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  1. #21
    Join Date
    Apr 2011
    Location
    Boat- SoF
    Posts
    4,741

    Default Re: MAN 800 engines....

    Interesting this one looks like a minter . It’s a 43 just listed .
    https://www.mondialbroker.com/Barca....2-dc3eaca12fa0

    I post this as minimal finger marking high gloss cherry to maintain.Wood floor in the saloon no cream markable carpet to fret about either .

    Got a modern feel inside .
    Last edited by Portofino; 25-04-19 at 11:34.

  2. #22
    Join Date
    Feb 2004
    Location
    Home: Saffron Walden. Boat: Chichester
    Posts
    2,212

    Default Re: MAN 800 engines....

    Quote Originally Posted by Den100 View Post
    No we are on F pontoon you can't miss mine its the only boat with a black hull! there are no other Predators in the marina so unless it was a visitor, could however have been a my old boat a Camargue 50HT which is just in from the marina entrance. I did look at a Porto 53 before buying the Pred and from memory the LOA was just under 57ft.
    Ah OK thx may well have been a visitor. Was black though (or v dark grey perhaps)

    57ft is deffo too big. I'll think again. But this is very instructive
    Graham. Bavaria 42 Vision, "Scala"

  3. #23
    Join Date
    Mar 2002
    Posts
    16,958

    Default Re: MAN 800 engines....

    Quote Originally Posted by Portofino View Post
    Hay what are you doing the bore is 126 not 128 in the link .
    Mines 128/ 176 , that link is 126/ 166

    Changed the bores , rods , pistons , cranks .
    Kept the block and heads .

    We all have brain farts

    Germans don’t make technical errors
    Italians well let’s not go there
    Doh! Indeed we all do.
    Guilty as charged for having misread the bore in that MAN webpage, but have a look at the pics below and tell me who's the brain farts contest winner, between Italians and Germans... Change bores, rods, pistons and cranks my @rse!
    Oh, not to mention that if your engines would be 128/176, their total displacement would be 13.6L, in my books.
    You didn't want to miss the opportunity to join the contest, did you?

    PS: btw, if you look at the table below, you can grasp what it means to REALLY change the stroke of an engine.
    Just look at the weight differences between the V8/900 or V12/1360, which are the latest of the "old" stroke engines, and the other V8 and V12 with higher power - which is the evolution I mentioned in my post #12.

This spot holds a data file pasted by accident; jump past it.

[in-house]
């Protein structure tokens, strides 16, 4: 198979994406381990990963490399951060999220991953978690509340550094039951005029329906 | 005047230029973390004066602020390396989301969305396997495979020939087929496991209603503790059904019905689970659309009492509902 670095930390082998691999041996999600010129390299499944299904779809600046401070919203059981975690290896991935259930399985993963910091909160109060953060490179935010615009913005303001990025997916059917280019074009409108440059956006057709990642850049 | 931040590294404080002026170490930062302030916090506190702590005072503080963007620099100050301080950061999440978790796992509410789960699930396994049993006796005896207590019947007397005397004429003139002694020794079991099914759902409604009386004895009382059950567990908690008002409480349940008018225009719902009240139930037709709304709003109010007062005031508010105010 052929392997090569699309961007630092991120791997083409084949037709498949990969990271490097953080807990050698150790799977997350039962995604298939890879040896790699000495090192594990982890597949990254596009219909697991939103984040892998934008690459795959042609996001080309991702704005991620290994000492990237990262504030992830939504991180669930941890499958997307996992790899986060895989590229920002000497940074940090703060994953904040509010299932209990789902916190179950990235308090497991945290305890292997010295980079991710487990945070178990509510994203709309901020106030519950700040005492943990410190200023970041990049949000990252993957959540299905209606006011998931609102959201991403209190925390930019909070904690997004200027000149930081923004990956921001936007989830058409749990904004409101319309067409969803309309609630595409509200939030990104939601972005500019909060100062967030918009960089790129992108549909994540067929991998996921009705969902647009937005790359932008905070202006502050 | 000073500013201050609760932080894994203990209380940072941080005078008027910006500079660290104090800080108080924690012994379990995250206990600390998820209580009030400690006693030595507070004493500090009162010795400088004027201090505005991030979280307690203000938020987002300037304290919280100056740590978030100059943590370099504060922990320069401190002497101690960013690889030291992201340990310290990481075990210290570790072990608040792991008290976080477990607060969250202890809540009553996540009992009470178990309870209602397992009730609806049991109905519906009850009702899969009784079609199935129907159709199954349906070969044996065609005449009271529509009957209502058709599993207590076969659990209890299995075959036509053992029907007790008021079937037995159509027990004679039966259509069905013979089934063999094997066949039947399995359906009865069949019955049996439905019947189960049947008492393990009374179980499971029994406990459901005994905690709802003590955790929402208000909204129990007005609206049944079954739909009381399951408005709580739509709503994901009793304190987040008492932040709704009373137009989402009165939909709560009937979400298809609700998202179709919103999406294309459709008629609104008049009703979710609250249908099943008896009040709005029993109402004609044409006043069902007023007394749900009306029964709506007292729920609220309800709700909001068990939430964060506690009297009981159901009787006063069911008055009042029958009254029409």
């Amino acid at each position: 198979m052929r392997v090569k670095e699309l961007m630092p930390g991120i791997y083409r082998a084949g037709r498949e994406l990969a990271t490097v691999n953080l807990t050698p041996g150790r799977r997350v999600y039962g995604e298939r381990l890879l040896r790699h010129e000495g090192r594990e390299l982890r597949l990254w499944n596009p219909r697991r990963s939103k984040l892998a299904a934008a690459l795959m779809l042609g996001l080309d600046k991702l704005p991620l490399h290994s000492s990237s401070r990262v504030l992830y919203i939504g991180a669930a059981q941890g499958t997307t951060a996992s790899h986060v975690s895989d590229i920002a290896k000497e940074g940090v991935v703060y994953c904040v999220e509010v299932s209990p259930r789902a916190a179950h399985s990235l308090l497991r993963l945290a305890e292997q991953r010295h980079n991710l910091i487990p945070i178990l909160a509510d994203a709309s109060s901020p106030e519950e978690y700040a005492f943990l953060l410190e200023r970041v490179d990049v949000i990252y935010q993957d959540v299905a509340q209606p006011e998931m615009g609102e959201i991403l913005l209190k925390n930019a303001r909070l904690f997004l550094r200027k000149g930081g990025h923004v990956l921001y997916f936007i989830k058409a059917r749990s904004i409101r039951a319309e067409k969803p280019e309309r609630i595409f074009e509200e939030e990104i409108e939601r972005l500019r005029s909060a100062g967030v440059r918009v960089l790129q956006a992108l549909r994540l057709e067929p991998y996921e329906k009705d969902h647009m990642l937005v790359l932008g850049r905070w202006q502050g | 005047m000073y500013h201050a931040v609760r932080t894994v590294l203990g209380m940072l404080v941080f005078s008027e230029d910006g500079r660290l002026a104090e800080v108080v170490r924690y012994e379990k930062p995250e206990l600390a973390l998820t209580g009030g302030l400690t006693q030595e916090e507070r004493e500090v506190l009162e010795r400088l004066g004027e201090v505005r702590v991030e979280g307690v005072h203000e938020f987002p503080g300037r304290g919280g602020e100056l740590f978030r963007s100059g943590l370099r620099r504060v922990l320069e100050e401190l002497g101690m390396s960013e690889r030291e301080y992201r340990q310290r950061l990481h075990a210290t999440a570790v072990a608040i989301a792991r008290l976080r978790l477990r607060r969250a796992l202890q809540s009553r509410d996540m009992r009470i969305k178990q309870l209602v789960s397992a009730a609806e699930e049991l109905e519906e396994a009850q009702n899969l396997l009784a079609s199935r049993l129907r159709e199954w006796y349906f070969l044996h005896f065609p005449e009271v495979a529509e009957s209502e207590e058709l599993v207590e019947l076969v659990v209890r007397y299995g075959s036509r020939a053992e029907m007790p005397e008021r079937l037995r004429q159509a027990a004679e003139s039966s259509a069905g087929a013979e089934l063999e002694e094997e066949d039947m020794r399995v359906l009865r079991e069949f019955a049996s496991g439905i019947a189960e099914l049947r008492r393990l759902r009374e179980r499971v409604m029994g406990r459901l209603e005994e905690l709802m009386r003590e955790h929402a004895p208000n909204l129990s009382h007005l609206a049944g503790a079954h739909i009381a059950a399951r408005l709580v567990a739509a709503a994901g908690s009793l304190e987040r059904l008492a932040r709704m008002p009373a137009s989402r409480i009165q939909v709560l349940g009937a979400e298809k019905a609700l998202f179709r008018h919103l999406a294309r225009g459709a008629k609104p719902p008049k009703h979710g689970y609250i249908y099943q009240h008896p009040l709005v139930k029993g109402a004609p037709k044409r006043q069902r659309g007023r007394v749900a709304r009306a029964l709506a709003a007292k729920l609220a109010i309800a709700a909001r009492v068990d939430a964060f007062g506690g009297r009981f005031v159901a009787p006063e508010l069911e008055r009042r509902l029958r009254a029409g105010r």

Last edited by MapisM; 25-04-19 at 12:41.

  4. #24
    Join Date
    Apr 2011
    Location
    Boat- SoF
    Posts
    4,741

    Default Re: MAN 800 engines....

    @ MapisM
    Happy to share that podium .
    I was in analog pre CR mode
    https://www.boats.com/first-look-man-2876-le-401/

    Any how any is a great choice from a blank canvas POV ,as I said the D 28 inline 6 and it’s derivates are “ bombproof “ there’s plenty of builders use them as demonstrated with the smaller 14/15 M Pershings

  5. #25
    Join Date
    Jan 2014
    Location
    Monaco/Beaulieu-Sur-Mer
    Posts
    71

    Default Re: MAN 800 engines....

    Hi!

    As mcanderson said, I have a Portofino 53 MKII with the MAN 800 engines. Before this I had the P53 MKI with VP D12-715s, so I have real world experience of owning both boats for 2-3 years.

    I think the D12 is a good engine and I was totally happy with mine. However, in my view the MAN engines are in a different league in terms of performance and refinement. The performance differential is more that just hp related. The MAN engines seem to have much more torque, the boat accelerates quicker, cruises at 26-28 knots with much less noise and vibration and achieves a considerably higher top speed (+4-5 knots). The MANs just sound and feel better in almost every way.

    In terms of reliability and cost to maintain and run, I've found them to be about the same. Servicing, parts, responsiveness, etc. from the local MAN and VP agents are all about the same. There are more VP agents to choose from, but I'm not sure this makes any difference when the MAN agents all seem to be good (which you can't always say for the VP agents). Fuel consumption seems to be about the same, although I have to admit we don't really check this too carefully. I suspect the MANs are more highly stressed and need to be looked after more carefully, but provided this is done there shouldn't be any problems. We've had no problems other than the usual wear and tear.